This year's foraging of buckeyes led to discovering hundreds of them! Much better than last year, as I found just a few. I was too late and the squirrels had burried them all.

The season's last sunflower head-to be stripped and added to bacon renderings, to make winter food for the birds, as well.

The last three tomatoes. How sad it is! These were put in a brown paper bag and set on the window sill-an old trick my grandma showed me to get me through a bit of the winter:) Next year, I hope to have enough green ones still on the vines to get me through the whole winter! She said she used to be able to do that with her great plunder of green tomatoes, due to her vast garden.

The cinnamon ferns have gone to spore-I imagine I'll harvest these either for guerilla gardening 
or for some magic.

The cones from the echinacea-these will also be collected for guerilla gardening next year.

One of my arums. Fat, green and healthy-ready to make it past Old Man Winter.

The Day of the Dead is tomorrow. Graves will be swept, flowers left and candles lit...

Thursday, October 31, 2013

Samhain Sale!

Blessed Samhain! Enjoy FREE shipping at BOTH sites!
Simply enter coupon code "SAMHAIN" upon checking out.
*$25 minimum on domestic orders, $65 minimum on international orders.

Have a blessed night!

Wednesday, October 2, 2013

Conjured Cardea has Moved!

Conjured Cardea is now located at Indiemade! Click here to visit the NEW Conjured Cardea!

Indiemade will allow me more freedom with the shop and the ability to provide you with more rare and unsusal supplies for your practice. The fees are also less, so the savings have been passed onto you with many items prices being lowered!

All items and listings have remained the same as they were in my previous shop.
You can still check out with either Paypal or any major credit card.
You can contact me directly via my e-mail by hitting the "Contact Us" button at the bottom of my page.
My blog and photos will now all be on one website, making information and accessibility a prioroty for my clients.
You do not need an account to purchase through Indiemade!
Shipping fees have remained the same!

Basically, the only difference is a new look and a more liberated feel to the shop. As always, you can contact me for free consultations and items recommendations or requests.

I look forward to you visiting your new Conjured Cardea and I hope to serve you soon!

Be blessed,
Moma Sarah

Wednesday, September 25, 2013

Nkisi and Working with Doll Babies

A while ago, I purchased a Beeswax Doll  made by Alyssa at Anathemum and had kept him tucked safely away until I felt the need to get him ready to work. Alyssa makes wonderful quality items and these beeswax dolls (or doll babies as we call them) are hand poured by her using her own mold design. The beeswax is a very good feature as natural materials are always best and full of the most ashe'. Beeswax also gives dolls a special weight and feel, almost flesh-like. Not greasy like synthetic waxes. It features a small hole in the bottom, making these dolls very suitable for workings because they are ready to use. They are also remarkably affordable and unparalelled in quality-I have seen nothing like them offered anywhere. I will document my process here with one way I prepare my doll babies.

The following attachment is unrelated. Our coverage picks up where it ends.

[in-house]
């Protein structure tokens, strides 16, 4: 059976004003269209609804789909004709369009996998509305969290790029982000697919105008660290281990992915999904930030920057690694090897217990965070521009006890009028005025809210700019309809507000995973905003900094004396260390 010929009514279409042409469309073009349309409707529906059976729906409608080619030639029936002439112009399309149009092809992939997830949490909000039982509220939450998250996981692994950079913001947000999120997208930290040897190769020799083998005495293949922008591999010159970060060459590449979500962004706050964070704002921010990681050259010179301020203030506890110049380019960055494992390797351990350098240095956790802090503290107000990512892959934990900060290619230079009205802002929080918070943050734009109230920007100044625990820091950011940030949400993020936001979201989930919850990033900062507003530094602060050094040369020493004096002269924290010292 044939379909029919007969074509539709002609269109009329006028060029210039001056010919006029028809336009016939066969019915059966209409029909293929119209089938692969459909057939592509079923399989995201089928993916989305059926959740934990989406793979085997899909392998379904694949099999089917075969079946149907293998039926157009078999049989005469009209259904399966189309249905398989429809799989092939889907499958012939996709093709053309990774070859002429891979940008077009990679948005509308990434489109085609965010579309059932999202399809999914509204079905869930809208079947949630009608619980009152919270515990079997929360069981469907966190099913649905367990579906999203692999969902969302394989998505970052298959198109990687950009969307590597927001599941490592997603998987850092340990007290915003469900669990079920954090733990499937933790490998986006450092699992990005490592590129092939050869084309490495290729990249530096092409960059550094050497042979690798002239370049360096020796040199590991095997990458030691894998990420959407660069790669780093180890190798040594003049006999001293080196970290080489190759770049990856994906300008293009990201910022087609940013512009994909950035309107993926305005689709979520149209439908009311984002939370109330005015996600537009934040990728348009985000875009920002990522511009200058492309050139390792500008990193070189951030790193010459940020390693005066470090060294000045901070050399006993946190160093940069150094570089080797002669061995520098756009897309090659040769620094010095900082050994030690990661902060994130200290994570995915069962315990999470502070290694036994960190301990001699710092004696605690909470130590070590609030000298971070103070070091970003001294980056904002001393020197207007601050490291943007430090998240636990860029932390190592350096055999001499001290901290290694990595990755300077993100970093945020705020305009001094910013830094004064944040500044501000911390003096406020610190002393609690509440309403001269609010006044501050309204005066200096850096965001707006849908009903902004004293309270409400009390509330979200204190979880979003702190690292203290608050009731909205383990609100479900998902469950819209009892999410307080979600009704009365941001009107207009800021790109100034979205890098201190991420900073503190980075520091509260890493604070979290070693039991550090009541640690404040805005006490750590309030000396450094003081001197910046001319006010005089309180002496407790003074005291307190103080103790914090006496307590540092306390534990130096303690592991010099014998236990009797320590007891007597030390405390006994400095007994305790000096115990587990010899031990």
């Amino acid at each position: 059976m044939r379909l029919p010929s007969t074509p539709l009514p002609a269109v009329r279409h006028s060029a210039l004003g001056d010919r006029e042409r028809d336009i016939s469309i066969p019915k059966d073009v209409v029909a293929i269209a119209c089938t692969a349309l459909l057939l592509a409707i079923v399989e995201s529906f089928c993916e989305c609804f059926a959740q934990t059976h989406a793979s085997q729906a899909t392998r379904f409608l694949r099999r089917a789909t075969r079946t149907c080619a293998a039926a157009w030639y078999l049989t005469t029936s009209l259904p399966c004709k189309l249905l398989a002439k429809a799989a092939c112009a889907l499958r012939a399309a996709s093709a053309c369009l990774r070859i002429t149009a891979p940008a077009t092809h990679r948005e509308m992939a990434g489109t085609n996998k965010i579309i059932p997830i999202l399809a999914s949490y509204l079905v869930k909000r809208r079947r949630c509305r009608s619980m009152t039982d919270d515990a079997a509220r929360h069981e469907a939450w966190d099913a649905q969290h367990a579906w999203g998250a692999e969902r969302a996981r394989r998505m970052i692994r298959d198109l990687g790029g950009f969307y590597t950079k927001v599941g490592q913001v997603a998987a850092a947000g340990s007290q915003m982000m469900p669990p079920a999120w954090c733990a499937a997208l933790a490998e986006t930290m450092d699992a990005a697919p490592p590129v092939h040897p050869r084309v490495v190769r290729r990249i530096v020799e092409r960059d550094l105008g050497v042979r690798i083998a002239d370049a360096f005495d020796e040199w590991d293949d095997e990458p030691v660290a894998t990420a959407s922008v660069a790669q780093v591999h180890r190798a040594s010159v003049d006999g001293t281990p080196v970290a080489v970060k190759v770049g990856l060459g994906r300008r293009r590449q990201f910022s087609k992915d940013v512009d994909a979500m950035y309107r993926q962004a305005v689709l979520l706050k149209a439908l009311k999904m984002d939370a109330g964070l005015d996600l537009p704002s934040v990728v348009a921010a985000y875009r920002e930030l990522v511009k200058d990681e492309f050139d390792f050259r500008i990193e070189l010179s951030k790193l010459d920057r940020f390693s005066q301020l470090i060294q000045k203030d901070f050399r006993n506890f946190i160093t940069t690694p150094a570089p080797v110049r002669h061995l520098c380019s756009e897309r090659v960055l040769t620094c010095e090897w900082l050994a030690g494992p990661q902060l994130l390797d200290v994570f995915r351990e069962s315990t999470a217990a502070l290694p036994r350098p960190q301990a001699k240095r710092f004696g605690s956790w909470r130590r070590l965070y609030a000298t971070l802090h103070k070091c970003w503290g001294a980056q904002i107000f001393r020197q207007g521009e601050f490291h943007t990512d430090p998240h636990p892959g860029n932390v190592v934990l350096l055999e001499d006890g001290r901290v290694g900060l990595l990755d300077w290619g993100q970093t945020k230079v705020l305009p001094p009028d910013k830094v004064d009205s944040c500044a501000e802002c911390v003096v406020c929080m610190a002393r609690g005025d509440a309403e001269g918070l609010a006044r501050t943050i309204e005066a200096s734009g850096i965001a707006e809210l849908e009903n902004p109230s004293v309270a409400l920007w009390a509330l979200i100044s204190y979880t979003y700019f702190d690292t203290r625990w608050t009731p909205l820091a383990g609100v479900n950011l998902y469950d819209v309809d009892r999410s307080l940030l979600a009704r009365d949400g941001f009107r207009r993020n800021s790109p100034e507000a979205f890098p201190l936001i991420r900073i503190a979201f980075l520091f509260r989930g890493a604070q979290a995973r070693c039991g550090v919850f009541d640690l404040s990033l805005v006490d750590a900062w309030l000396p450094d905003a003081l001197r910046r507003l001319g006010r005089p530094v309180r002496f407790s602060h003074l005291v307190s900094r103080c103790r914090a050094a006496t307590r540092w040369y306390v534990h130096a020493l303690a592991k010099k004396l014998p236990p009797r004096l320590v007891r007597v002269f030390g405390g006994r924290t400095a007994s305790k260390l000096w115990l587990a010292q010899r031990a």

Doll babies and poppets are both forms of sympathetic or fetish magic. The gris gris and items you use in, and to dress the doll, would correspond with your goal for the target. By target, I mean the person (or type of person) the doll is to represent. A doll baby is usually solid-made of clay, dough, or wax-and a poppet is cut of cloth, sewn, and filled with gris gris.

One of the historical fetish traditions that correlate with this type of practice is from the Bantu of the Congo Basin and it is called "nkisi" and "nkonde". "Kiti" refers to a spiritual entity in Bantu. They can be made from  animal horns, clay vessels, gourds, ceramic, shells, and bundles of items-a practice our gris gris bags mimic. These statues or dolls are filled clay, hair, blood, and herbs-just as we fill doll babies and poppets with our own gris gris and bodily fluids. And, in the same fashion as doll babies or poppets can be used, they are used to house spirits. The Nkonde are used for protection, and often represent the protection of entire community. These statues feature a cavity in the abdomen and there may be cavities in other places as well. They are also covered with copious amounts of large, square head, iron nails. Each nail driven in repesents a petition, an oath, and/or a promise. When a nail is pounded into the nkisi, it was believed to awaken the spirit. Nkisi can be used for divination, healing, to punish and enemy, to protect and for a multitude of other uses. The tradition of Nkisi (Minkisi is plural) was carried here via the slave trade from Africa to the Americas.

A Nkisi on display at The Musée du Quai Branly.

A nkisi I had the pleasure of experiencing in New Orleans.

I began by retrieving my doll baby, whom I had kept safely in my hoodoo cabinet, near all of my dearest curios. I took extra care to not bump or knock him while working while he was waiting to be awakened. It is not time for him to have a place of his own until he is activated, or filled with ashe'. However I did not want to begin with a mared or damaged doll, as this doll is to represent someone we truly love, care for, and would never want to harm. Should the doll have been made to represent an enemy, I would have have thrown him in a dark drawer and left him until I was ready. I then collected the items I wanted to use to fill the cavity of my doll baby. I covered my work space with a large piece of brown paper, to protect from wax drippings and the grit of iron fillings on my wooden table. I gathered my lodestones, one small, square iron nail, a name paper, my choice of oil (which was Come To Me Oil), a red candle to seal the cavity, and a few other bits of gris gris.

I inscribed my name paper (any slip of paper bearing a name), using a pen, with the name of the loved one. I then dressed it with my Come To Me Oil, rolled it up into a tiny scroll and sealed it with red wax. I made sure not to roll the scroll too tightly as I want to slip the iron nail down into the middle of the scroll to firmly attach this to the doll. The name paper was then tucked into the cavity of the doll baby.